tritt stands in front of bell

Terry Tritt, professor and chair of physics and astronomy, was named the 2017 recipient of the Class of ’39 Award for Excellence.
Image Credit: College of Science

CLEMSON – Twenty years ago, Terry Tritt taught his first class as a Clemson faculty member. It was a general physics course, packed with hundreds of undergraduate science and engineering students – and when Tritt cracked a joke, his audience wasn’t moved.

“Everybody was looking at me real seriously. Nobody was smiling. And I thought: ‘What have I done? What am I doing here?’ ” Tritt said.

Prior to that day, Tritt had spent 11 years as a Department of Defense scientist at the U.S. Naval Research Laboratory, working on a foundation in physics that he received – from start (B.A., 1980) to finish (Ph.D., 1985) – at Clemson University.

Tritt’s time at the Naval Research Lab fulfilled his desire to see other places and experience new heights and challenges, but when the call came in 1996 to fill a faculty position in Clemson’s department of physics and astronomy, Tritt couldn’t say no.

Twenty years later, Tritt is the chair of the department of physics and astronomy and has a long list of shining achievements, culminating in his being named the 2017 recipient of the Class of ’39 Award for Excellence.

He joins a group of 28 other honorary Class of ’39 members whose contributions are representative of “the highest achievements of service to the student body, university and community, state or nation.”

“I just can’t tell you how personally gratifying it is to have won this award,” Tritt said. “This is, in my opinion, the highest honor as a Clemson faculty member, to be elected to the elite group of Class of ’39 members.”

Tritt was selected for the award by the Faculty Senate at its Nov. 14 meeting, and will receive the award at the upcoming December commencement ceremony.

Tritt’s name will be engraved in the Class of ’39 Bell Tower in the Carillion Gardens in a ceremony slated for January. He will also receive a monetary award equal to the value of $5,000 in 1989 – the year the Award for Excellence was established.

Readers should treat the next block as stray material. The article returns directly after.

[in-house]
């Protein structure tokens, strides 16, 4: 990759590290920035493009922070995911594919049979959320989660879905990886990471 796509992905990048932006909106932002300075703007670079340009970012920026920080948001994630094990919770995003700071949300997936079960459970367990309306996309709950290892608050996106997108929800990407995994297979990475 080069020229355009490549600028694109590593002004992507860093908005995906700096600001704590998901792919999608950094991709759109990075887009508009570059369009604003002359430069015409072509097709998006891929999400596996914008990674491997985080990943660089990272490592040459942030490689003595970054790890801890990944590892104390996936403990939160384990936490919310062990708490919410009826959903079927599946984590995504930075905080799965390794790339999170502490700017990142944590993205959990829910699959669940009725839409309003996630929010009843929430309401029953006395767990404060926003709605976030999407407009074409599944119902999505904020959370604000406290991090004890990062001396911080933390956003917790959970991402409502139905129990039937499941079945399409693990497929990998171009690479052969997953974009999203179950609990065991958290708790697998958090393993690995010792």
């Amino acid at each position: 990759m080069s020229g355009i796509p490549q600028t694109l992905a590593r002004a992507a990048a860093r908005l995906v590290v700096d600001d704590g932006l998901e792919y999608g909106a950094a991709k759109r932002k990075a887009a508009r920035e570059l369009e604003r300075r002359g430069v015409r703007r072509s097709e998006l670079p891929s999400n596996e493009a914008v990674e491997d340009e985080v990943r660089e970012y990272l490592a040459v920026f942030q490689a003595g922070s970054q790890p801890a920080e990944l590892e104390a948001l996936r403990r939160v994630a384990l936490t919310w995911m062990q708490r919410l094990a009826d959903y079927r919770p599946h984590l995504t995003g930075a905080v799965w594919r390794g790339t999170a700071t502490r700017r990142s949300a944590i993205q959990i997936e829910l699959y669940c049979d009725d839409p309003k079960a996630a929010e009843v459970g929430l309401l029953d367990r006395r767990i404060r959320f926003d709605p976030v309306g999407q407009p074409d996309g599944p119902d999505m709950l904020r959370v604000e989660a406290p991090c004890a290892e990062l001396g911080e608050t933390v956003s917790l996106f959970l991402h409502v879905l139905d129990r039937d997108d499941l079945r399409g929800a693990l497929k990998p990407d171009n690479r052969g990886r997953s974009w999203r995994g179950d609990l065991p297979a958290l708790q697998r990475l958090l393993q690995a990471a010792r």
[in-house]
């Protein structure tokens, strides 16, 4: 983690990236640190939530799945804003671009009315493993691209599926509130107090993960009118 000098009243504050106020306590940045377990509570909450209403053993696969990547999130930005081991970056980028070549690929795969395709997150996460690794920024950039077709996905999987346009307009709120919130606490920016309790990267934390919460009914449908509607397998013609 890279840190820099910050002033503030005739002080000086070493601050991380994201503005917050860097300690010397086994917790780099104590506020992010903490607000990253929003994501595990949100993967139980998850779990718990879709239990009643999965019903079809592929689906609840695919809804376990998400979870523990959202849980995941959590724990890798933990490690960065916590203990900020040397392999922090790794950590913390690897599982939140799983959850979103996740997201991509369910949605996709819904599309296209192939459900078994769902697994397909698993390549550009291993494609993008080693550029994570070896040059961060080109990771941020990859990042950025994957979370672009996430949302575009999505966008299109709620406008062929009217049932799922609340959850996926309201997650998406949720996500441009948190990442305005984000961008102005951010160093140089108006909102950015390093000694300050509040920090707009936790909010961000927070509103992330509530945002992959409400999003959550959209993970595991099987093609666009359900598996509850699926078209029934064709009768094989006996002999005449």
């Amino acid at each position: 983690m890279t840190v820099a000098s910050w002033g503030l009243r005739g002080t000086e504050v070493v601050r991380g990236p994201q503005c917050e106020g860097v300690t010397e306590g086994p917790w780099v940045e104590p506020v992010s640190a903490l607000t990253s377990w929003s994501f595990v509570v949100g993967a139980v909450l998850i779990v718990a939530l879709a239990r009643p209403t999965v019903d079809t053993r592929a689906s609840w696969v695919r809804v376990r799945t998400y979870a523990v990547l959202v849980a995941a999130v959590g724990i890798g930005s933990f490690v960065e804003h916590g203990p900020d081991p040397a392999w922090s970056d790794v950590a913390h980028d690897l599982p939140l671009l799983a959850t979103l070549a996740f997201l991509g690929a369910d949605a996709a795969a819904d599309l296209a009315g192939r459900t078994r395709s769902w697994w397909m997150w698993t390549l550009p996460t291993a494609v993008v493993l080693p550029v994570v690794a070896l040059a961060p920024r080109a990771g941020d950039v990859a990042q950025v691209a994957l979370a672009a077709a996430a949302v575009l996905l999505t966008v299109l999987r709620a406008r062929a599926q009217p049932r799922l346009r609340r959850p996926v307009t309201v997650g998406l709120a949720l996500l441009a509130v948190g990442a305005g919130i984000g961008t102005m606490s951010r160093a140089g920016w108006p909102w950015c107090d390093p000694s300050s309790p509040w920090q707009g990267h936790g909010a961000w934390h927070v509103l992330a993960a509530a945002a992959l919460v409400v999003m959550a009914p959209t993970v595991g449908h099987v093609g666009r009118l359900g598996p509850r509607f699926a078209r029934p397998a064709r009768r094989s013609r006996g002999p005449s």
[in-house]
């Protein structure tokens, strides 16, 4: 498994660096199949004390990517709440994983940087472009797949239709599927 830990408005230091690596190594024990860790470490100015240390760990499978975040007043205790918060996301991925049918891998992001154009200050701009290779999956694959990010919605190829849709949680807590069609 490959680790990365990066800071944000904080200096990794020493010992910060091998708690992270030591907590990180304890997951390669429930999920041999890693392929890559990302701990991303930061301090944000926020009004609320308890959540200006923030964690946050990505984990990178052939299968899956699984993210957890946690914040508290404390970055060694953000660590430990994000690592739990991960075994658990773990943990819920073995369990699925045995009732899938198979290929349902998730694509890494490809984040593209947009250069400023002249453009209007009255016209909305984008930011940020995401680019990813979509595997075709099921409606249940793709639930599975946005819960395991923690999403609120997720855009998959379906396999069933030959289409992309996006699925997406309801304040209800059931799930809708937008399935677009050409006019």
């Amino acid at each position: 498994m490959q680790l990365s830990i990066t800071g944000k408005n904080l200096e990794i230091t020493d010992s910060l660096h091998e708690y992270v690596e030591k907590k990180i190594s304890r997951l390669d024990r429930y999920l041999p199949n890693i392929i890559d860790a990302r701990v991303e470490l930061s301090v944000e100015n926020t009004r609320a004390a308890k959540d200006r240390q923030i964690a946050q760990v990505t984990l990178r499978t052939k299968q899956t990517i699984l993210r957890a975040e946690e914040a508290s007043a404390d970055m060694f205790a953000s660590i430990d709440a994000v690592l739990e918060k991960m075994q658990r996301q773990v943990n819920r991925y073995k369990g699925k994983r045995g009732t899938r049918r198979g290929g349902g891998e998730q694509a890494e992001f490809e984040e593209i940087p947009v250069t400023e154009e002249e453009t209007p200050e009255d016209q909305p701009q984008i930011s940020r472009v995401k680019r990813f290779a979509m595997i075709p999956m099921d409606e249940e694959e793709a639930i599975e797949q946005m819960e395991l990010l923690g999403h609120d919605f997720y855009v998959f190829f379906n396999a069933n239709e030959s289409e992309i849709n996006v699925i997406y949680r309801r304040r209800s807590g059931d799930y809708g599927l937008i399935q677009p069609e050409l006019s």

Dubbed by 2003 award winner Cathy Sturkie as the “Clem-FUN” group, the Class of ’39 members hold a reunion every year to honor their newest member and remember those who have passed away. Tritt will be officially inducted into the group at its next reunion, scheduled for June 8, 2018 in Kresge Hall at the Clemson University Outdoor Lab.

Tritt said that if he had to choose between becoming a Class of ’39 member or being elected to a national academy, he’d rather have the former.

“It’s just that special to me,” Tritt said. “After getting my education from here and becoming an alumni professor, then becoming chair, now this – I couldn’t ask for anything more. I’ve achieved more than I could have ever imagined when I was an undergrad walking the halls of Kinard.”

In research, Tritt helped pioneer the field of thermoelectrics, a renewable energy that turns heat into electricity. He’s graduated 21 doctoral students in physics – seven of whom were women – and taught hundreds of undergraduates in classrooms across campus. In 2009, Tritt was named an Alumni Distinguished Professor of Physics and Astronomy – one of 18 such members at Clemson – and became chair of the department in 2016. All the while, his work has helped put Clemson’s name on the map in areas such as materials physics and condensed matter physics in energy-related materials.

tritt and student peer over lab equipment

Physicist Terry Tritt works in his lab with students.
Image Credit: Clemson University Relations

When asked what his own crowning moments were from his time at Clemson, Tritt recalled the students he’s taught and mentored over the years, both undergraduate and graduate.

“My most memorable, special moments at Clemson have been walking down the aisle to put a hood on one of the Ph.D. students that I’ve graduated. I feel so close to them – it’s like an extended family, and I want to see them go on and do well.”

Tritt is especially proud of the female doctoral students he’s graduated, given that only about 10 percent of Ph.D. scientists in physics are female.

“I graduated well above that number,” Tritt said. “Female students I’ve advised have always felt that there was a blind eye to gender in my group. Much was expected, and you did as much, so they felt very welcomed, and I’m proud of that. I even gave one away at her wedding.”

The first grant he ever received, the first paper he ever got published, and an invited review on the state of thermoelectrics – published this fall in the journal Science – are other notable moments for Tritt. But in the end, it always comes back to mentoring students for him.

“This is probably from my DOD background, but you know, you should always have a mission statement,” Tritt said. “So in my lab, we put up a mission statement, and we accomplished the things in it. We published in the most significant journals, collaborated with some of the most important people in the field, and we were highly regarded in what we did. Putting it up there, putting it in writing, and then accomplishing those things – students are really proud of that. I think that’s probably going to be the thing I miss the most; the mentoring process is just really special.”

After nearly 30 years of time spent learning and working at Clemson University, Tritt plans to retire in Summer 2018.

“One of my colleagues emailed me to congratulate me on the Class of ’39 Award, and all they said was one word: ‘sweet.’ And I think that sums it up. To get this award and join other leading faculty in the Class of ’39 here, it’s sweet.”

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